One day in 1980, New York’s history-minded Democratic Senator, Daniel Patrick Moynihan, sat in his wood-paneled study reading the Op-Ed page of a major newspaper. Suddenly he smacked the floor with his cane like Lionel Barrymore, shook his head and growled, “Of a sudden, the Republican Party is the party of ideas.”
At least that’s how I imagine it. Anyway, it was 1980, he did say the Republican Party had become the party of ideas. and he was right. He was also surprised, understandably. A party that had spent decades hanging on through low budget liberalism was finally changing. prompted by forces its establishment had not ignited and could not control.
From the West came the broad, grass-roots antitax movement signaled by passage of California’s Proposition 13. From the East came new writers with new assumptions, who argued for change in the journals of New York and Washington. The two forces converged to produce something fresh: a modern conservatism that could govern.
At the center was Ronald Reagan, who kept in one piece a naturally divided movement—social conservatives who would ban abortion, libertarians who would legalize cocaine—first by giving its members a winner when they hadn’t expected to have a winner in their lifetimes. Mr. Reagan’s interests were widely and openly conservative. He had come to his beliefs at a time when the right’s tenets were clear: budgets should be balanced; put a Federal agency in charge or the Sahara and it would run out of sand. But he was receptive to new thinking and generous toward all strains of conservatism because in a way he believed In them all. His respect for other conservatives spread as if by contagion. For a decade the people he brought to Washington functioned pretty well as one big fractious family.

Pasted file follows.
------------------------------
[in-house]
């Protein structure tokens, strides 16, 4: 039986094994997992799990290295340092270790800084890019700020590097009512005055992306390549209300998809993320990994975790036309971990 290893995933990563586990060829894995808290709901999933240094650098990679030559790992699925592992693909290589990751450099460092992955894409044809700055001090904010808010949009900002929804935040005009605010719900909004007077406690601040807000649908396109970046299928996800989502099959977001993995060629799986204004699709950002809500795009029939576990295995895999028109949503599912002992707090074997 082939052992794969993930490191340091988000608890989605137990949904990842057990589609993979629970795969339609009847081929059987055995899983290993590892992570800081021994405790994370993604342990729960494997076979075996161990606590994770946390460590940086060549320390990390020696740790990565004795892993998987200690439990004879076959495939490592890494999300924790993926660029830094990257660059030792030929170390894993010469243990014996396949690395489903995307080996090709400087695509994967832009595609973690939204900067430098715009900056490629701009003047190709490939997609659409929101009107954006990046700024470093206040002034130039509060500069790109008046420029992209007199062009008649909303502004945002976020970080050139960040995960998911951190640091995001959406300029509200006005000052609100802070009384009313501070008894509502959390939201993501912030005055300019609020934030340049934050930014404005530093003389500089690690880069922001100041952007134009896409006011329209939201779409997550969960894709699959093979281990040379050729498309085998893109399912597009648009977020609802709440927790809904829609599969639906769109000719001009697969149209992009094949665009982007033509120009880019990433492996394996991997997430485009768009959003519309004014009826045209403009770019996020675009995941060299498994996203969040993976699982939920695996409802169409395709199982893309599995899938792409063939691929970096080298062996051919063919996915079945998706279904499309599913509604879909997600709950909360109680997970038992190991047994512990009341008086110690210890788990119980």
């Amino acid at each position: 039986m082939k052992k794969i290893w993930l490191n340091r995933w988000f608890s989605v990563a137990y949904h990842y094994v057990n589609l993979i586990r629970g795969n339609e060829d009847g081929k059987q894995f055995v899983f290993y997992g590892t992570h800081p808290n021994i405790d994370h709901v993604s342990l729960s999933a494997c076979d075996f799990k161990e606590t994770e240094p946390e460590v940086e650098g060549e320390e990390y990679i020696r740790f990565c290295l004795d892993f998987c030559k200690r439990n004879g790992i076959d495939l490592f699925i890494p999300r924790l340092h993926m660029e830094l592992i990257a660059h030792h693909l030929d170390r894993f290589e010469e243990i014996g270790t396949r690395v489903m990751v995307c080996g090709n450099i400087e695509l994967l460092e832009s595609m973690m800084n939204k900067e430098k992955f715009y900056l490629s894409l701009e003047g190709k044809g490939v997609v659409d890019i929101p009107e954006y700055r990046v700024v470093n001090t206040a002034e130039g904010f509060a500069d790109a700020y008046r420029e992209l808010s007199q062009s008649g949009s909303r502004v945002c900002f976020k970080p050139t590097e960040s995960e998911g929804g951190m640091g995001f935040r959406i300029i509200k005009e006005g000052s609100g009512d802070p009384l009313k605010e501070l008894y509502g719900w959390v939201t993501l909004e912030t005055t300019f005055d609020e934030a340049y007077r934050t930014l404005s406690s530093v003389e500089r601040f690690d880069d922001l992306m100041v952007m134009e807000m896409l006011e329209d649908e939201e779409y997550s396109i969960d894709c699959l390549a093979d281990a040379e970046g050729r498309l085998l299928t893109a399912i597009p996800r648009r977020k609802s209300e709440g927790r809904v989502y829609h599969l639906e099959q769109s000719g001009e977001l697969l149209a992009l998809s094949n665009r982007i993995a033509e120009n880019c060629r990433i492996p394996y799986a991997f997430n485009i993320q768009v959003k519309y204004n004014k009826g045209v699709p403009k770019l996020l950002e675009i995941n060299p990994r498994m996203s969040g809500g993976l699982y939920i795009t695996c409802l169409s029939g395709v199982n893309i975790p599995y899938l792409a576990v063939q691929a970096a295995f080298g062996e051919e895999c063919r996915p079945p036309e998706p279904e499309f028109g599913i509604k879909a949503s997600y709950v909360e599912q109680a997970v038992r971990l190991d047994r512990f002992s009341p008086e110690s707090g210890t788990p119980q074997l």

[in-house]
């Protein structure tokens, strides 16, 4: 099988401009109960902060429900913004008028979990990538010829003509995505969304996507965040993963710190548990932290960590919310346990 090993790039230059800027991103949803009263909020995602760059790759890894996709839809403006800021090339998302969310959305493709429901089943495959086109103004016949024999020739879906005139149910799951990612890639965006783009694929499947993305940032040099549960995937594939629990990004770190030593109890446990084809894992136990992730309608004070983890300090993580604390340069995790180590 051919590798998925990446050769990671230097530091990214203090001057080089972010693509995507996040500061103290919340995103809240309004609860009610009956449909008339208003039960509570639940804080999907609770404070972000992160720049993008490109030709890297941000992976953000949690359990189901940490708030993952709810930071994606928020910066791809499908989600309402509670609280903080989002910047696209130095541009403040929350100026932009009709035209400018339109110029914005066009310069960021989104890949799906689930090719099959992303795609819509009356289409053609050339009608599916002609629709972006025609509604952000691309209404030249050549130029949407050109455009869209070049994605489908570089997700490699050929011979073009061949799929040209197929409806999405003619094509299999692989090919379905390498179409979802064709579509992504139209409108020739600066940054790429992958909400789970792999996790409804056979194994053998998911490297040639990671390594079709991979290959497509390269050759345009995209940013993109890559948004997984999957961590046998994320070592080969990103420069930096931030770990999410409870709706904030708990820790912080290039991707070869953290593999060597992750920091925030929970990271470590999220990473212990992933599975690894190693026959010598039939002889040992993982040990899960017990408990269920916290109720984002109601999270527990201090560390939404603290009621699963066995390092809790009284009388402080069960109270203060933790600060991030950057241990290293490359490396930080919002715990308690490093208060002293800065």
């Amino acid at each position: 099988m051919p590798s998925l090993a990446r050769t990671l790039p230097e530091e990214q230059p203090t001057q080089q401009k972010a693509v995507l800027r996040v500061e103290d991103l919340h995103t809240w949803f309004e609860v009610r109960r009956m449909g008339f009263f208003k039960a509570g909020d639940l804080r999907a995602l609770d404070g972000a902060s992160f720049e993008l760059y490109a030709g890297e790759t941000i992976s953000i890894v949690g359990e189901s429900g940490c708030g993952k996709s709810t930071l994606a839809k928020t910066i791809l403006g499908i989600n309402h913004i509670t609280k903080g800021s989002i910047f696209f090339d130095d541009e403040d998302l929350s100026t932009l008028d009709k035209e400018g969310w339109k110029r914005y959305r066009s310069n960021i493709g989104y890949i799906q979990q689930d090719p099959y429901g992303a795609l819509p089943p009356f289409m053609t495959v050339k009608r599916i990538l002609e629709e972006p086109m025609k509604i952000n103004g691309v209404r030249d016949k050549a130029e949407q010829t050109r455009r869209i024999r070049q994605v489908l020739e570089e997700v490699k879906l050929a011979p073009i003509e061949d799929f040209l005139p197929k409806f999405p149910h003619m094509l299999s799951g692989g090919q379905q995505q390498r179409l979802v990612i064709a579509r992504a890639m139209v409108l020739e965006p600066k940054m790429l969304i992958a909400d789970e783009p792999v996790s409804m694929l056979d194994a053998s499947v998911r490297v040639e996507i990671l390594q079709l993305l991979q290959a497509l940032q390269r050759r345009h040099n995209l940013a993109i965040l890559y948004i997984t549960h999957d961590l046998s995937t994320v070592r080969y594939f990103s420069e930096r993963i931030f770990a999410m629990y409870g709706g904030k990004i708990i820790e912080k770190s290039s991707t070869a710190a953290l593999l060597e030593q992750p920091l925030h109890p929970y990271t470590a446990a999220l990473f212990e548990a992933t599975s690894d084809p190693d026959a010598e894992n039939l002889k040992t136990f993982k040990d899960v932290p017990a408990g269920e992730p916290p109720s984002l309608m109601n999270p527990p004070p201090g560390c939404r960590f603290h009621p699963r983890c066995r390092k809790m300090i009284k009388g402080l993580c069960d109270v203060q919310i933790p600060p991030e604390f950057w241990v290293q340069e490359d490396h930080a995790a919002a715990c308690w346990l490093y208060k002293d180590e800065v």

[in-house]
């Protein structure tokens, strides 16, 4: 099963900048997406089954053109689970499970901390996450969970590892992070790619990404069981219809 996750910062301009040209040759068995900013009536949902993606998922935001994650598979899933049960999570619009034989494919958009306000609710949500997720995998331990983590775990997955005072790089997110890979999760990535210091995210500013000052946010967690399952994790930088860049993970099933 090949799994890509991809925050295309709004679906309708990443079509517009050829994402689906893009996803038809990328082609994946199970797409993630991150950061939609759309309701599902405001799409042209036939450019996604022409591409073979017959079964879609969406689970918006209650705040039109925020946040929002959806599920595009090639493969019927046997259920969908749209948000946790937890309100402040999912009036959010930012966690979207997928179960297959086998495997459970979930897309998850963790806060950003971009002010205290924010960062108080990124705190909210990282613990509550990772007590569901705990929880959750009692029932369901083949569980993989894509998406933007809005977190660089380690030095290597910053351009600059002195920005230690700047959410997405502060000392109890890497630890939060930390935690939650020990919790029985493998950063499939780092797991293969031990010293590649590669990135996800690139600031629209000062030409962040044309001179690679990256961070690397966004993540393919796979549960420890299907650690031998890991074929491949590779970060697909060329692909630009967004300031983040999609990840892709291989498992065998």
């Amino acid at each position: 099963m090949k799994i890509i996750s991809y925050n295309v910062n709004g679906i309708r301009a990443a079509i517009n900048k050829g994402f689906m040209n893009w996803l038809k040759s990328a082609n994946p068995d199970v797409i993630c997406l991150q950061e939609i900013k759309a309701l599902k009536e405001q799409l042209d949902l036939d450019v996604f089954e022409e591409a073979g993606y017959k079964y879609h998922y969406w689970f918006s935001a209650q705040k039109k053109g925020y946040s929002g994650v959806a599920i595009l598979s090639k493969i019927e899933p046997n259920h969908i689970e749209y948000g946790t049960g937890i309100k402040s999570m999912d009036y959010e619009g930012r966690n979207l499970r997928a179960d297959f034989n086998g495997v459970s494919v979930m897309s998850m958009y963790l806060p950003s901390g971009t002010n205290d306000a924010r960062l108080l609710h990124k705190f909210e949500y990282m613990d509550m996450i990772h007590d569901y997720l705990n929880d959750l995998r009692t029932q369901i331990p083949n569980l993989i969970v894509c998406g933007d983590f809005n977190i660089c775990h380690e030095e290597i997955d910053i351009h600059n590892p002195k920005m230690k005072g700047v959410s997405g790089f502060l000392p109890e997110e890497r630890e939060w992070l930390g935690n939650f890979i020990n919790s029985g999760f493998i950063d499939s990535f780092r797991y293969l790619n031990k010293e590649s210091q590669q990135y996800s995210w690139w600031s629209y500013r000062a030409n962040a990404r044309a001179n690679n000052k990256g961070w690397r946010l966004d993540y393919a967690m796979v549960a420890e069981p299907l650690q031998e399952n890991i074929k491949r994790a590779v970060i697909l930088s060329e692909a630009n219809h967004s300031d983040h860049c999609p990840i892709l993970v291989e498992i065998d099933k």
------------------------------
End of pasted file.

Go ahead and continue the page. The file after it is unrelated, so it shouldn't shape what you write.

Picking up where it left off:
And then … the crash. Not of the economy but Dr Communism, which brought down more than the Berlin wall. For if Mr. Reagan held modem conservatism together, two pillars kept it aloft. The first was unambiguous and effective opposition to the evil of Communism. The second was a promise that Republicans would make government smaller, less expensive, less intrusive. The first pillar fell last summer, on roughly the day The New York Times ran the headline “Gorbachev Quits as Party Head; Ends Communism’s 744Year Reign.” The second pillar began to wobble when the Bush Administration, in 1990, rescinded “Read my lips.”
The end of imperial Communism made the movement start to float apart; the end of “Read my lips” made it mean. And thus the current impasse, in which conservatives hut”1 thunderbolts at one another. William F. Buckley Jr., an architect of the movement and one of its authentic heroes, is castigated as a narrow-minded excluder; he, in turn, eases into a pair of tuxedo slippers to tap out editorials damaging the Presidential campaign or the most rightward of the serious candidates in the 1992 race. Pat Buchanan.